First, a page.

We have also heard concerns about the installation and selling of this equipment to consumers. I have a particular gripe—I get rung up about smart meters and I realise that I am also being told we need to switch suppliers. I am not very good at doing this, but my husband has done it. I am concerned that, if I have a smart meter, I might not be able to have SMETS 1 and I may not be able to switch my supplier again; therefore, I am not prepared to say yes to the installation. When you have a conversation about this with someone representing the supplier, trying to persuade you, they do not seem to understand what you are talking about. There is a big issue about how people talk to consumers when they are trying to persuade them to have a smart meter.

We have also heard about costs. We know that around £11 billion will be spent and there have been projections of a net benefit of £5.8 billion. But, as others have highlighted, rollout is happening more slowly, so it is not clear that the cost benefit will work out as projected. The National Audit Office is reviewing the programme and plans to report this summer, looking specifically at whether the programme is on track and whether the economic case is still the same. I will not repeat how many meters have been put into houses; the big issue is that, while SMETS 1 installation has gone ahead, albeit not as fast as we would like, SMETS 2 is very slow. I have not done as much detailed digging as my noble friend Lord Teverson; the figures he put forward this afternoon are pretty frightening.

Good smart meters can play a part in helping those who find it difficult to pay for their energy—as the noble Lord, Lord Whitty, mentioned. I am vice-president of National Energy Action, a charity that campaigns on fuel poverty, and I am grateful for its briefing. It is supportive of the programme, realising that it has good potential for helping people in fuel poverty. One thing it is particularly concerned about is the role of Ofgem in monitoring and enforcing minimum standards under the installation code of practice, because this is fundamental to the successful rollout. At the moment, there is little information about how or when individual suppliers are rolling out this technology or about their approach to engaging with customers, particularly vulnerable customers—I have talked about people like me—to ensure that they capture the benefits of more accurate billing, which the noble Baroness, Lady Manzoor, referred to. Nor is there much information about how they are helping people to get more of a handle on how they use their energy.

NEA would like to see Ofgem publish the annual rollout plans of individual suppliers and details of how many meters are installed annually. This could be broken down between SMETS 1 and SMETS 2 and the number of smart meters operating in pre-payment mode for those who find it really difficult to pay their energy bills. This could be done each quarter in line with other Ofgem E-Serve quarterly reporting. This information is not commercially sensitive and it would enable bodies such as NEA to offer bespoke advice to customers about when they can expect to benefit from their smart meters.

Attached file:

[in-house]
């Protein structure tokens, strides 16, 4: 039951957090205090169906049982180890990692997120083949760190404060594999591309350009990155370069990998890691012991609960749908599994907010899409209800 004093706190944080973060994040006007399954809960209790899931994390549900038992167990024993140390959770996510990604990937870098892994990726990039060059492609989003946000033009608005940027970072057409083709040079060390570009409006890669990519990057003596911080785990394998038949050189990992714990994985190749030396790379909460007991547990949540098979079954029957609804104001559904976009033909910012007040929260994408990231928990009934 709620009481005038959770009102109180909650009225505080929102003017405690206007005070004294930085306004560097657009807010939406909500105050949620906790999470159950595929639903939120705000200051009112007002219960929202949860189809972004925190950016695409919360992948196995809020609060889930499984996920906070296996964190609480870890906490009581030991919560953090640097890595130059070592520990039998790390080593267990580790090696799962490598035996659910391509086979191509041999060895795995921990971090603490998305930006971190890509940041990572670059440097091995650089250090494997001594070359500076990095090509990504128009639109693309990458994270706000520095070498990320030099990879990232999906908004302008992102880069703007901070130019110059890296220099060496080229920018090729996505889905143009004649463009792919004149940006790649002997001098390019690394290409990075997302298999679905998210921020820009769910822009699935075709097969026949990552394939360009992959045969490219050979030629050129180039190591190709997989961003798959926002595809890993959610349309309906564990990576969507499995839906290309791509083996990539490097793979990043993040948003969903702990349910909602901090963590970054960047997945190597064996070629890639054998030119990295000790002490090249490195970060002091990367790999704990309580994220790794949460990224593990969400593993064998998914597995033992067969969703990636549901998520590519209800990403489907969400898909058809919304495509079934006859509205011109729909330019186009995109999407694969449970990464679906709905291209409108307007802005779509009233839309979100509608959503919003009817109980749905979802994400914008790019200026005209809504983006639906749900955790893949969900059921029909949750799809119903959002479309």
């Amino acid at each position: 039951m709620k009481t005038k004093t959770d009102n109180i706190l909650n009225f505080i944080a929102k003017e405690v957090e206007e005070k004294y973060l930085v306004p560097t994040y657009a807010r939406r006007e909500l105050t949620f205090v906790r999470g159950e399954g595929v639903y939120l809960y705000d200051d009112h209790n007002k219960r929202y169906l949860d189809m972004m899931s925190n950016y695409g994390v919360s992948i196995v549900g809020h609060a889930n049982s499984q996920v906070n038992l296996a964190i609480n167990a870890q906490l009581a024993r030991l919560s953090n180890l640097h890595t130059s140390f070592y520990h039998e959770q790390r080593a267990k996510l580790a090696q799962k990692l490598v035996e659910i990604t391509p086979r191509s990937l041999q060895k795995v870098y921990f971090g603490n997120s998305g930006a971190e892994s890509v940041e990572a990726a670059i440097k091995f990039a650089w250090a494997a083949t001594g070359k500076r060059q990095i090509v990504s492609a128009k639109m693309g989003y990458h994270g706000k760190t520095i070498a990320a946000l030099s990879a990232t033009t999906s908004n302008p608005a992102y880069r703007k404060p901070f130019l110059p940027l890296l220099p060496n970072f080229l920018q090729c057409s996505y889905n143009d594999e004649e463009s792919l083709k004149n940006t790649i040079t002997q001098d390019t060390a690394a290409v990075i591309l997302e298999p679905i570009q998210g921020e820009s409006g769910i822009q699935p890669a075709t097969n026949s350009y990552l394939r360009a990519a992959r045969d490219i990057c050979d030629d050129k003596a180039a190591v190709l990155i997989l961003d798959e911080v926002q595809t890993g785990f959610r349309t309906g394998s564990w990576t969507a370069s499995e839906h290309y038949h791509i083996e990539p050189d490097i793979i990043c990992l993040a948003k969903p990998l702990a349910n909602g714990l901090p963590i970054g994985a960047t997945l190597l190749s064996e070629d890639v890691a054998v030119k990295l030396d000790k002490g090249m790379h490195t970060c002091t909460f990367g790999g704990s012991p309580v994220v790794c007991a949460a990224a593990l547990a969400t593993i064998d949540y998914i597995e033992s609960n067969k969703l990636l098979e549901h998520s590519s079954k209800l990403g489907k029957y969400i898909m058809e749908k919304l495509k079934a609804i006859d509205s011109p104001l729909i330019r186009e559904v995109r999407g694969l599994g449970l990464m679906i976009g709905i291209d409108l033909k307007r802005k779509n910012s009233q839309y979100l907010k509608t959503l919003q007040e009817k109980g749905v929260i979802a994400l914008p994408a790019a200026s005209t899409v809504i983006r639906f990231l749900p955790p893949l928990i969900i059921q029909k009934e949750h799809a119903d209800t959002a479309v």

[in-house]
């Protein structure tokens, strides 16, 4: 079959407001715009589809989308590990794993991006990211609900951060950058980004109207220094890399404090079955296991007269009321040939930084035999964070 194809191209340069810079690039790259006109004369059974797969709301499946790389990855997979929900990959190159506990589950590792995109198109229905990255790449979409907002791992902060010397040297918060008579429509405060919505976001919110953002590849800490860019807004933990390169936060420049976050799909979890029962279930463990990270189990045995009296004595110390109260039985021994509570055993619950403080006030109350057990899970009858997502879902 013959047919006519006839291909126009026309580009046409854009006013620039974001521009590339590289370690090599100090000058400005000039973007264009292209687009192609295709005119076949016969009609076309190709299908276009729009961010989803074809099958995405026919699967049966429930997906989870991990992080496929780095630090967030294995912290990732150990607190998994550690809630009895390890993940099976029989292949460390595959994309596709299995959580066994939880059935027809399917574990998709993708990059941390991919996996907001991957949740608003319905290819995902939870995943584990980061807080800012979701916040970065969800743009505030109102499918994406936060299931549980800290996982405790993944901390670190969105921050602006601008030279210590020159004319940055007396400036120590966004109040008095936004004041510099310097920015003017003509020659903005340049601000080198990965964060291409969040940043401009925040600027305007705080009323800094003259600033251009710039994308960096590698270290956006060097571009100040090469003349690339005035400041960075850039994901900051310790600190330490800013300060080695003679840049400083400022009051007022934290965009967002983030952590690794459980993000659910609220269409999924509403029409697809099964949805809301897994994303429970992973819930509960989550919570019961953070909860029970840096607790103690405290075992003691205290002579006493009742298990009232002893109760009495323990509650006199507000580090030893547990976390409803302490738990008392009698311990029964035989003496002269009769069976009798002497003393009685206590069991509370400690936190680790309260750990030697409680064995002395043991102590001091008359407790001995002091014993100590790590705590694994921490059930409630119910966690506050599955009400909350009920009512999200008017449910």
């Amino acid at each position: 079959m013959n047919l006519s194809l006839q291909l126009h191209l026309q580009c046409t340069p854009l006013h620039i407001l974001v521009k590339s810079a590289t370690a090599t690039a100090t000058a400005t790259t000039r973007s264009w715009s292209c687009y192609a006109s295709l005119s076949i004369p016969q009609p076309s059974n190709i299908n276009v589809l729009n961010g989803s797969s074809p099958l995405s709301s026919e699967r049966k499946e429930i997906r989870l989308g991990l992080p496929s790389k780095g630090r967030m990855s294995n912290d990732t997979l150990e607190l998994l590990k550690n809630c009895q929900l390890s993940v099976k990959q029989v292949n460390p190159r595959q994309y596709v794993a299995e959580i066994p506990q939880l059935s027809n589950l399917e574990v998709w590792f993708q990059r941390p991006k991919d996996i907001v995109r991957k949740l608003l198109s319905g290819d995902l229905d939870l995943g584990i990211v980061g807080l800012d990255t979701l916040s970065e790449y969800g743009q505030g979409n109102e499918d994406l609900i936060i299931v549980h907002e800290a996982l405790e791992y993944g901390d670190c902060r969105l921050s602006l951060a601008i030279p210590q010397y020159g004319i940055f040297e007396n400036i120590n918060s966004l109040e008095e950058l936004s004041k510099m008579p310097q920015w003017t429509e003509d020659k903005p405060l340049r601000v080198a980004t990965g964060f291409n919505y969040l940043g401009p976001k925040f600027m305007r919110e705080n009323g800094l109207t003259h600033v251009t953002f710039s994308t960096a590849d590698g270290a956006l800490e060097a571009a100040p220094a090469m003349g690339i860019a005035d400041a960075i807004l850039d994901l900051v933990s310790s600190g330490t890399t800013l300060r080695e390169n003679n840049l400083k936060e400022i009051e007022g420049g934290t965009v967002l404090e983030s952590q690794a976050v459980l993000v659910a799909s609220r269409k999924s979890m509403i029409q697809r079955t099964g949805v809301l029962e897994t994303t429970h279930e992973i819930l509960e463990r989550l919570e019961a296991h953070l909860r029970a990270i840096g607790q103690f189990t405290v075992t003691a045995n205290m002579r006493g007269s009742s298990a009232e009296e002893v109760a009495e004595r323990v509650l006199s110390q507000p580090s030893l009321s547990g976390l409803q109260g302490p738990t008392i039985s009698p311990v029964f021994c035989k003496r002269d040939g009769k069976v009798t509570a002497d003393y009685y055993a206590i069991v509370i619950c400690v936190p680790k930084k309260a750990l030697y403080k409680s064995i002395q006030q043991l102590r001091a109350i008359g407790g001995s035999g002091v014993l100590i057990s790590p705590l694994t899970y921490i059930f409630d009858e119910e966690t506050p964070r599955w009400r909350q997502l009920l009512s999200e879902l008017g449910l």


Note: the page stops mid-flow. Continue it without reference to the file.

NEA also stresses that data protection should not be a key reason why more geographic-specific information cannot be put in the public domain. There are concerns and questions about data and data protection, which the noble Lord, Lord Whitty, talked about, but we ought to be able to use the information without people’s data being used in the wrong way. If we developed a GIS-based map of where smart meters have been installed, that would be a great help to organisations all around the country—for example, to charities such as NEA. They could follow up the installations, amplifying the benefits and helping people by providing more extensive behaviour-change advice and support. It is clear that not all installers are providing this help—some are but some are not.

There is one acute concern about installations. We need to know that when an engineer leaves after putting in a smart meter, the heating still works. They might have said that a gas appliance was unsafe and turned it off. Obviously we want things to be safe but at the moment no government policy is in place to help people—particularly vulnerable households—to change a boiler, as used to be the case under the ECO. I had an exchange with the Minister about this back in the autumn because people were not able to replace their boilers—a situation that has got even worse during this cold winter. When I asked him about it, the Minister’s answer was, “Well, of course, we really believe in energy conservation now, and that’s where all the money is going”, but that does not help the person whose boiler needs to be replaced in the winter. We need to do both. From a sedentary position my noble friend says that it is more efficient.

NEA spends a lot of time talking to consumers and that is why it is so concerned about some of the issues that are not going as smoothly as they should. There is also an issue around price caps and pre-payment meters. The meter price cap is very closely linked to the smart meter rollout and to SMETS 2, and I hope that the Minister will be able to tell us a little more about that.